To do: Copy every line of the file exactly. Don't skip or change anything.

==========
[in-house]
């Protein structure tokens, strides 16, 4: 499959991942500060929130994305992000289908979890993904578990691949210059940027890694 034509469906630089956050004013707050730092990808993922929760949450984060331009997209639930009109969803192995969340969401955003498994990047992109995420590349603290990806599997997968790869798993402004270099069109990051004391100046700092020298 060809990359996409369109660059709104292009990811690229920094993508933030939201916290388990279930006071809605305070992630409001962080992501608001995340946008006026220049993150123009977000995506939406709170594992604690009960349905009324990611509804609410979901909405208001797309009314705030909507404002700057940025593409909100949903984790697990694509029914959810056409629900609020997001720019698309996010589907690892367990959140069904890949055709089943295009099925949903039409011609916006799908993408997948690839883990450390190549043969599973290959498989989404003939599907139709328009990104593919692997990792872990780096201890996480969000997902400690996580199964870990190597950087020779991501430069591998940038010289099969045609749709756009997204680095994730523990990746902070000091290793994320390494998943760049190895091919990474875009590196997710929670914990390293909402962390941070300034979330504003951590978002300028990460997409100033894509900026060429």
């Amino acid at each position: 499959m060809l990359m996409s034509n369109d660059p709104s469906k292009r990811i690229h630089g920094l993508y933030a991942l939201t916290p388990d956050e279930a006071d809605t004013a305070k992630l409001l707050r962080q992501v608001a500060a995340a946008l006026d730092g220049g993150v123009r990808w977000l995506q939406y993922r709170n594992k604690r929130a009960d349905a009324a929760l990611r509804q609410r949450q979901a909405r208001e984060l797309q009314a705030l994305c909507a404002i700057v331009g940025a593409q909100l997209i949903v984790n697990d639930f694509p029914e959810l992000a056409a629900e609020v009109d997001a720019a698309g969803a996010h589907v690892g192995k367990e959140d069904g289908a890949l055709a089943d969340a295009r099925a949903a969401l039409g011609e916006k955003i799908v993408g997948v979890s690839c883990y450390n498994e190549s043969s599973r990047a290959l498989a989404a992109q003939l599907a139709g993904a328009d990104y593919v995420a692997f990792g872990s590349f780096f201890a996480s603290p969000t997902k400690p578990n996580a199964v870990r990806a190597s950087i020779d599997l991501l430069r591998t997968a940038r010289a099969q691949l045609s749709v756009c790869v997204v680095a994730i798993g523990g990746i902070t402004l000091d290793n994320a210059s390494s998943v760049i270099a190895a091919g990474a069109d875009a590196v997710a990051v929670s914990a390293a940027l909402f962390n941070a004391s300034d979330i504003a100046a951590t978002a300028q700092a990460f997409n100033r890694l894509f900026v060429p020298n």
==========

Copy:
[in-house]
């Protein structure tokens, strides 16, 4: 499959991942500060929130994305992000289908979890993904578990691949210059940027890694 034509469906630089956050004013707050730092990808993922929760949450984060331009997209639930009109969803192995969340969401955003498994990047992109995420590349603290990806599997997968790869798993402004270099069109990051004391100046700092020298 060809990359996409369109660059709104292009990811690229920094993508933030939201916290388990279930006071809605305070992630409001962080992501608001995340946008006026220049993150123009977000995506939406709170594992604690009960349905009324990611509804609410979901909405208001797309009314705030909507404002700057940025593409909100949903984790697990694509029914959810056409629900609020997001720019698309996010589907690892367990959140069904890949055709089943295009099925949903039409011609916006799908993408997948690839883990450390190549043969599973290959498989989404003939599907139709328009990104593919692997990792872990780096201890996480969000997902400690996580199964870990190597950087020779991501430069591998940038010289099969045609749709756009997204680095994730523990990746902070000091290793994320390494998943760049190895091919990474875009590196997710929670914990390293909402962390941070300034979330504003951590978002300028990460997409100033894509900026060429």
């Amino acid at each position: 499959m060809l990359m996409s034509n369109d660059p709104s469906k292009r990811i690229h630089g920094l993508y933030a991942l939201t916290p388990d956050e279930a006071d809605t004013a305070k992630l409001l707050r962080q992501v608001a500060a995340a946008l006026d730092g220049g993150v123009r990808w977000l995506q939406y993922r709170n594992k604690r929130a009960d349905a009324a929760l990611r509804q609410r949450q979901a909405r208001e984060l797309q009314a705030l994305c909507a404002i700057v331009g940025a593409q909100l997209i949903v984790n697990d639930f694509p029914e959810l992000a056409a629900e609020v009109d997001a720019a698309g969803a996010h589907v690892g192995k367990e959140d069904g289908a890949l055709a089943d969340a295009r099925a949903a969401l039409g011609e916006k955003i799908v993408g997948v979890s690839c883990y450390n498994e190549s043969s599973r990047a290959l498989a989404a992109q003939l599907a139709g993904a328009d990104y593919v995420a692997f990792g872990s590349f780096f201890a996480s603290p969000t997902k400690p578990n996580a199964v870990r990806a190597s950087i020779d599997l991501l430069r591998t997968a940038r010289a099969q691949l045609s749709v756009c790869v997204v680095a994730i798993g523990g990746i902070t402004l000091d290793n994320a210059s390494s998943v760049i270099a190895a091919g990474a069109d875009a590196v997710a990051v929670s914990a390293a940027l909402f962390n941070a004391s300034d979330i504003a100046a951590t978002a300028q700092a990460f997409n100033r890694l894509f900026v060429p020298n």